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Fit an adjustable floor to a wheelie bin firewood container

Picture of Fit an adjustable floor to a wheelie bin firewood container
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240L wheelie-bins are great for moving and storing a few nights-worth of firewood, but are difficult for shorties to get the last bits out of. Here's a way to deal with that.

Given that the bin is only needed in fire season, there may be a summer use for it: what are your ideas?
  • put packs of ice in the bottom for a BBQ cool-store (as supplies are used, the rest is easy to reach by raising the board)
  • store potting mix for the spring to autumn planting season
  • use the bin for garden refuse collection for wheeling to the compost bin
  • make a nesting area for your chooks (chickens)
  • ...
 
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Step 1: Materials and tools

Picture of Materials and tools
Materials:
240L wheeliebin
MDF fibreboard or plywood (in my case 20mm thick MDF)
6mm rope

Tools:
secateurs
jigsaw
something of similar radius to the inside corner of the bin
pencil or marker pen
round file or some sandpaper

Costs:
Unknown: I had all materials and tools already to hand.

Step 2: Mark, cut and drill floorboard

Picture of Mark, cut and drill floorboard
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Measure the width and depth of the bottom of the bin and transfer those dimensions to your timber. The MDF sheet I had was serendipitously the right width, so I only needed the front-to-back measurement. In these photos I only measured the very bottom of the bin so there is quite a wide gap when the board is raised. Next time, I would measure just above the axle step and sacrifice a bit of storage space.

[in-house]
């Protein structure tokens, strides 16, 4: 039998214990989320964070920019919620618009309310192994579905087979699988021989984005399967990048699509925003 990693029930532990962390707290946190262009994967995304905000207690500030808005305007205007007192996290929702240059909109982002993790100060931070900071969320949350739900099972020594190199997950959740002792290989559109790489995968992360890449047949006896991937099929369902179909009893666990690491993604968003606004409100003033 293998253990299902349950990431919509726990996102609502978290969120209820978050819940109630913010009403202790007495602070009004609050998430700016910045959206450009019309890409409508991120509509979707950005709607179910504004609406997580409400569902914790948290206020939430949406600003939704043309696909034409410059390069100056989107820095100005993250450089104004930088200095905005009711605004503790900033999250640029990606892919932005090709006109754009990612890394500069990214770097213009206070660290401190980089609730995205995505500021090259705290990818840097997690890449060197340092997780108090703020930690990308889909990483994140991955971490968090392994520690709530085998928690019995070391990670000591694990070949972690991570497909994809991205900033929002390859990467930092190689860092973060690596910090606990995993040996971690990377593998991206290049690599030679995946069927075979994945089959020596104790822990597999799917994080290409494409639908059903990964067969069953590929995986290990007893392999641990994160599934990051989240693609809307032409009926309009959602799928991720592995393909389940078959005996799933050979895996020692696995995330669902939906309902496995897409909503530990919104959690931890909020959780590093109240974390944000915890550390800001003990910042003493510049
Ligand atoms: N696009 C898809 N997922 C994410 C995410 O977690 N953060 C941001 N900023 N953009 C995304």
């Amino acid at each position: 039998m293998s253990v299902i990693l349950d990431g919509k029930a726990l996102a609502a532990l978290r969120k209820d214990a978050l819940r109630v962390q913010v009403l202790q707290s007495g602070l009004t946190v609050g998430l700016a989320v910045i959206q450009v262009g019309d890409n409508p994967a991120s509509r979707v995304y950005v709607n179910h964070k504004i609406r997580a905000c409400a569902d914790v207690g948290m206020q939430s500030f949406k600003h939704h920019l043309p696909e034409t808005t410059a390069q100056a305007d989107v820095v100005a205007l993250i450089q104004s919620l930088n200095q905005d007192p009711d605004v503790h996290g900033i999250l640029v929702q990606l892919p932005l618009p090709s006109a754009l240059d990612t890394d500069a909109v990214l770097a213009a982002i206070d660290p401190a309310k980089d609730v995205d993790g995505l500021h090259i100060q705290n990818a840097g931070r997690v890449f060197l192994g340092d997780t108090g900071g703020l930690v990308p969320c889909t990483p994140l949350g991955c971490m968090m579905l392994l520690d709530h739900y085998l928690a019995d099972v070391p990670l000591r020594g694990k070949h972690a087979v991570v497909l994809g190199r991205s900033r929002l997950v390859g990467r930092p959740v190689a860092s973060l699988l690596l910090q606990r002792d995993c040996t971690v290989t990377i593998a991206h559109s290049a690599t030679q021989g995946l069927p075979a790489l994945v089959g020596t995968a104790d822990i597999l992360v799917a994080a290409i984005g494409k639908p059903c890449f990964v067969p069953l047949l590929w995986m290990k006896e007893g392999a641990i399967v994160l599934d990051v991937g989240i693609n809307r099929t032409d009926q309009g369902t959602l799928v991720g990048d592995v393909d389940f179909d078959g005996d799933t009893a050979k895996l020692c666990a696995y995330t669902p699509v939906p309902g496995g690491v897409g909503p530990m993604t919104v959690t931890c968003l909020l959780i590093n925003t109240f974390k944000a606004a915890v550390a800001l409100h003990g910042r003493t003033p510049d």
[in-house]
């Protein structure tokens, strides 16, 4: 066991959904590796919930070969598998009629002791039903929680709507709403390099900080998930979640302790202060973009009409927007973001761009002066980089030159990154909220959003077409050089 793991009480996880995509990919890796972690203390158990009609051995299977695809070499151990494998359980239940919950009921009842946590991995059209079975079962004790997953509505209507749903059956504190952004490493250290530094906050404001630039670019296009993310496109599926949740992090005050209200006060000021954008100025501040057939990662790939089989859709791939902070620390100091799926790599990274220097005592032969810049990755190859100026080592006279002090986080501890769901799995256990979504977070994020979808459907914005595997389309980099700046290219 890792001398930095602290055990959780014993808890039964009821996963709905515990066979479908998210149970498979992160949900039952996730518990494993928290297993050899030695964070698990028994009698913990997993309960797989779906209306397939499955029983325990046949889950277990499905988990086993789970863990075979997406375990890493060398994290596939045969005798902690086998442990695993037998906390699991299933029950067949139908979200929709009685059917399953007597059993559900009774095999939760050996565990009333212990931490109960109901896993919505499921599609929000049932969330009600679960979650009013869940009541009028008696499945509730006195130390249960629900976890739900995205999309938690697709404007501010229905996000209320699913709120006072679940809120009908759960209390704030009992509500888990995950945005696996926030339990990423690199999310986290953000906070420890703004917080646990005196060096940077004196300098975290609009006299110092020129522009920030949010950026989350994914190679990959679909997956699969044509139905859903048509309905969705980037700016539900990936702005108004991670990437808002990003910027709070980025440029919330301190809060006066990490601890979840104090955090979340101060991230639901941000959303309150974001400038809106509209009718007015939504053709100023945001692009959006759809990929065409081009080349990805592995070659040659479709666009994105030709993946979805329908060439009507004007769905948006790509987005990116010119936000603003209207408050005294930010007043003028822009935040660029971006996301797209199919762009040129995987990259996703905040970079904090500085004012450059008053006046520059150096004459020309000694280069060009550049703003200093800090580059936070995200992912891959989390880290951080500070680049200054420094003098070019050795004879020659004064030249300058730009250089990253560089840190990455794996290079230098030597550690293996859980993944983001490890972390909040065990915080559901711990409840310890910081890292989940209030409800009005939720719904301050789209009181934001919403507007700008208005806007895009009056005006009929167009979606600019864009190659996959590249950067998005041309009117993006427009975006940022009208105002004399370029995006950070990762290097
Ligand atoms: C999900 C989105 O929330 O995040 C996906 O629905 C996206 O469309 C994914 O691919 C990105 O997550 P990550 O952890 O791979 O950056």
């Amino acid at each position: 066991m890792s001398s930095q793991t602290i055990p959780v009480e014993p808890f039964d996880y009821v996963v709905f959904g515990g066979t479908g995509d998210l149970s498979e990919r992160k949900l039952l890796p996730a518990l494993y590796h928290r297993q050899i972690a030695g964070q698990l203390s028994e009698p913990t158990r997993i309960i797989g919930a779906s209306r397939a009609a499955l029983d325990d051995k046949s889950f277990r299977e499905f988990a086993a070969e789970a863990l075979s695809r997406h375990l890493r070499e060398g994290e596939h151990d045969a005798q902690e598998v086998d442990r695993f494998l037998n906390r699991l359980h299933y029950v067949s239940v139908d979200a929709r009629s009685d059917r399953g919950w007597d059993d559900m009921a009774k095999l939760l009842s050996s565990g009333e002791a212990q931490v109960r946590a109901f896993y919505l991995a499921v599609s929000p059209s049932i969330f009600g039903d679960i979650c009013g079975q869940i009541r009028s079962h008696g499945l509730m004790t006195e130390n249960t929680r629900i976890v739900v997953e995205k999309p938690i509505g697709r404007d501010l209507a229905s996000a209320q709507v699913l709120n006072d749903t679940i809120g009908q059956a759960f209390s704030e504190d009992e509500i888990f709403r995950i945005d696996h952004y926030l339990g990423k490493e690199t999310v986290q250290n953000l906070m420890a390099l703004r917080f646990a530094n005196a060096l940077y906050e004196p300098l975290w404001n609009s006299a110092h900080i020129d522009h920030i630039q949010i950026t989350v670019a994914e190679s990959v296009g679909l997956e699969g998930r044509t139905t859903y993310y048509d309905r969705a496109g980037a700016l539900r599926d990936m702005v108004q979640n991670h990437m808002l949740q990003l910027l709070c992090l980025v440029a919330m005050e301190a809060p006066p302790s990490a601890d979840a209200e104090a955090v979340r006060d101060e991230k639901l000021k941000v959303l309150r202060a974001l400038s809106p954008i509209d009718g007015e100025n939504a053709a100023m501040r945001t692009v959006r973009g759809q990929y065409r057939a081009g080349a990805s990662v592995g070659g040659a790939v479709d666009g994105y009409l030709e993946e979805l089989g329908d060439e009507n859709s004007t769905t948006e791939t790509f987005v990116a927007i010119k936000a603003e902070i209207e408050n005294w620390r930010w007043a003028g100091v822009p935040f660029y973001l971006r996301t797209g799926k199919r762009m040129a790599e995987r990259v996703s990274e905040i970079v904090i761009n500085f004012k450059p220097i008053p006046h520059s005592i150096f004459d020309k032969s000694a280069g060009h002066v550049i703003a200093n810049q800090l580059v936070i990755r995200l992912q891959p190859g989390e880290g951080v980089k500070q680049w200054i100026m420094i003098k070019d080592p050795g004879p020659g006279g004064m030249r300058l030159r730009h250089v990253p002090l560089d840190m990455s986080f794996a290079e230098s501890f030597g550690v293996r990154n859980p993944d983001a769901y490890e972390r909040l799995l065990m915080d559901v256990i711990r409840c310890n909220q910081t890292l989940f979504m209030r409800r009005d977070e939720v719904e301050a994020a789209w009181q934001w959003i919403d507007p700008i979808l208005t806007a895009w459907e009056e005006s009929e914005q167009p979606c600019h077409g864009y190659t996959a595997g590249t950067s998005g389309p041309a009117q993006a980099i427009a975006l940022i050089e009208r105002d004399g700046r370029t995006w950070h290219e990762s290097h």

Use something with a similar arc to the inside curve of a front corner of the bin to mark two arcs in what will be the front corners of your board. In my case, this was a roll of electric fence* wire. In an upcoming short Instructable I'll show you another method for transferring this curve.

Cut out the shape. A jig saw is easiest for this.

Drill a hole in each corner that is large enough for a snug fit by your rope. Don't put the holes too close to the edges.

* New Zealander Doug Phillips invented the non-shortable electric fence in 1962.
ii4him1 year ago
Very nice, well done. I have an over-sized bin from Europe to put to good use now.
finton (author)  ii4him1 year ago
Thanks ii4him. We've used it for a couple of winters now and it's worked adequately. I've added a couple of hinged flaps to the floor, front and back, to fill the gaps as the floor is raised.
I'd love to see your results: if you come up with any substantial improvements, perhaps you could create your own i'ble!